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TUTORIALS micro:bit

5 Easy Steps for you to Quick Start with BBC microbit

DFRobot Sep 07 2017 1357

What is Micro:bit?

BBC micro:bit allows you to make all sorts of cool creations, from robots to musical instruments – the possibilities are endless. This little device has an awful lot of features, like 25 red LED lights that can flash messages. There are two programmable buttons that can be used to control games or pause and skip songs on a playlist. Your BBC micro:bit can detect motion and tell you which direction you’re heading in, and it can use a low energy Bluetooth connection to interact with other devices and the Internet – clever!

Micro:bit is an open development board that allows you to run code on it and have access to all of the hardware. We have enabled debugging so that you can really interrogate the system – the more you know about all the bits and pieces that your BBC micro:bit is made of, the more you can hack it and create with it.Then how could we quick start with Microbit? Five easy steps.


Step 1: Connect Microbit with Computer

Connect the micro:bit to your computer via a micro USB cable. Macs, PCs, Chromebooks and Linux systems are all supported. It comes with a fun application, give it a try!

Your micro:bit will show up on your computer as a drive called 'MICROBIT'. Watch out though, it's not a normal USB disk!


Step 2: Program Micro:bit

Using one of our fantastic editors, write your first micro:bit code. For example drag and drop some blocks and try your program on the Simulator in the Javascript Blocks Editor, like in the image below


Click microbit editor online to try making microbit example yourself


Step 3: Download the hex file

Click the Download button in the editor. This will download a 'hex' file, which is a compact format of your program that your micro:bit can read. Once the hex file has downloaded, copy it to your micro:bit just like copying a file to a USB drive. On Windows you can right click and choose "Send To→MICROBIT."


Windows "Send To"



Mac Drag and Drop



Step 4: Play It

The micro:bit will pause and the yellow LED on the back of the micro:bit will blink while your code is programmed. Once that's finished the code will run automatically!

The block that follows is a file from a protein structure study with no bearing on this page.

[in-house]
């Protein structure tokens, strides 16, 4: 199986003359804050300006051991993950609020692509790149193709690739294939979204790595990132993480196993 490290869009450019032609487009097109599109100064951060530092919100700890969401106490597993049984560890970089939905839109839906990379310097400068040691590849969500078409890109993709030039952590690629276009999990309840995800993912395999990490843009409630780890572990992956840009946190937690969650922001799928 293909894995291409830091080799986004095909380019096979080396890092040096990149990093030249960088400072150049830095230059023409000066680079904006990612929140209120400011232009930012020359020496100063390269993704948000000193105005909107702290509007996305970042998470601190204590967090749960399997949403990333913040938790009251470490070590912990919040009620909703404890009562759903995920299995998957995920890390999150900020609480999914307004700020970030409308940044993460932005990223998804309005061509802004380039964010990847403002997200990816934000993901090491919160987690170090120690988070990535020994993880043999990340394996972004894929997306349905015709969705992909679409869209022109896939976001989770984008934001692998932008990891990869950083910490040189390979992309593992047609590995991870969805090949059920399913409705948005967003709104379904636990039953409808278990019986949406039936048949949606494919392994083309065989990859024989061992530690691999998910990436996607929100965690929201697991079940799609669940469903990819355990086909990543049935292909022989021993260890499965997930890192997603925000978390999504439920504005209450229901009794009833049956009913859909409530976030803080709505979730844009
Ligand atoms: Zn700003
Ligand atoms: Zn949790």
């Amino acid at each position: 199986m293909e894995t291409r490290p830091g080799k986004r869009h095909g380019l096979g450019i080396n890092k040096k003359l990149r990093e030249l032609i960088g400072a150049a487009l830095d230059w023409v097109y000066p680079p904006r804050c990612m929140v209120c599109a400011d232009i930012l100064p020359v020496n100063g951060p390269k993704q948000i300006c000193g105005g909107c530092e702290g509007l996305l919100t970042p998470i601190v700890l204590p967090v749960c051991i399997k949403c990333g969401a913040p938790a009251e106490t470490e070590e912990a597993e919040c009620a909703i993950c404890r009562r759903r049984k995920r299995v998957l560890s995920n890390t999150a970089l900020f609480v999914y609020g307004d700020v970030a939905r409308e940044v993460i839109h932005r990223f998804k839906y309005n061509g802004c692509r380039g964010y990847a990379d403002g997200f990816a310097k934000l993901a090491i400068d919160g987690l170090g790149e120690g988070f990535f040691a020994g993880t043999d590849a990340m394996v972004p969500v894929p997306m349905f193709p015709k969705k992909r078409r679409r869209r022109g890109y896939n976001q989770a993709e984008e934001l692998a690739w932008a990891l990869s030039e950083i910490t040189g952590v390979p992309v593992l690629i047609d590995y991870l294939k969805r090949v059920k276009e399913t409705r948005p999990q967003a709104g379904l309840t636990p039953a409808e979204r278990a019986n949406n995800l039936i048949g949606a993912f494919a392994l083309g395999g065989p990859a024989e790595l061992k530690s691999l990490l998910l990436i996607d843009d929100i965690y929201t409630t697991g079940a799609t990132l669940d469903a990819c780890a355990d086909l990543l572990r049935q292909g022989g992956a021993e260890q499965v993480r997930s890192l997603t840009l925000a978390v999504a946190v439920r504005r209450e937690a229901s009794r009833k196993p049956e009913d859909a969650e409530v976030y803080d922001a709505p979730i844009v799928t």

The MICROBIT drive will automatically eject and come back each time you program it, but your hex file will be gone. The micro:bit can only receive hex files and won't store anything else!
What cool stuff will you create? Your micro:bit can respond to the buttons, light, motion, and temperature. It can even send messages wirelessly to other micro:bits using the 'Radio' feature.
Check out the hardware page for more inspiration.


Step 5: Master it

This page shows you how to get started with micro:bit, but as well as JavaScript Blocks you can use Python and text-based JavaScript to program your micro:bit. Head over to the Let's Code page to see the different languages, or check out the ideas page for some things you might like to try out.

The original Microbit quick start is from Microbit official website, here is the link.

Related Blog Post:
Microbit Tutorials

Micro:bit board: an introduction
5 Easy Steps for you to Quick Start with BBC Microbit
Micro:bit JavaScript Blocks Editor: Hello World
Micro:bit JavaScript Blocks Editor: Turning LEDs on and off
Micro:bit JavaScript Blocks Editor: Detecting button click events
Micro:bit JavaScript Blocks Editor: String interpolation
Micro:bit: MicroPython support


Microbit Projects

Mobile Doorbell System with BOSON and Micro:bit
How To Make A Micro:bit Heart Rate Monitor
Microbit Project micro:bit Laser Target
Micro:bit Surprise box
Microbit Project: Micro:bit Selfie Remote
Micro:bit Project: Light(Mood Lamp)
Micro:bit Project: Yes/No Bear
Smart Fan Control System with Micro:bit
LED writing board (micro:bit compatible)
micro:bit car with DFRobot gamepad
OBLOQ-IoT Module +Micro:bit IoT Flower Watering

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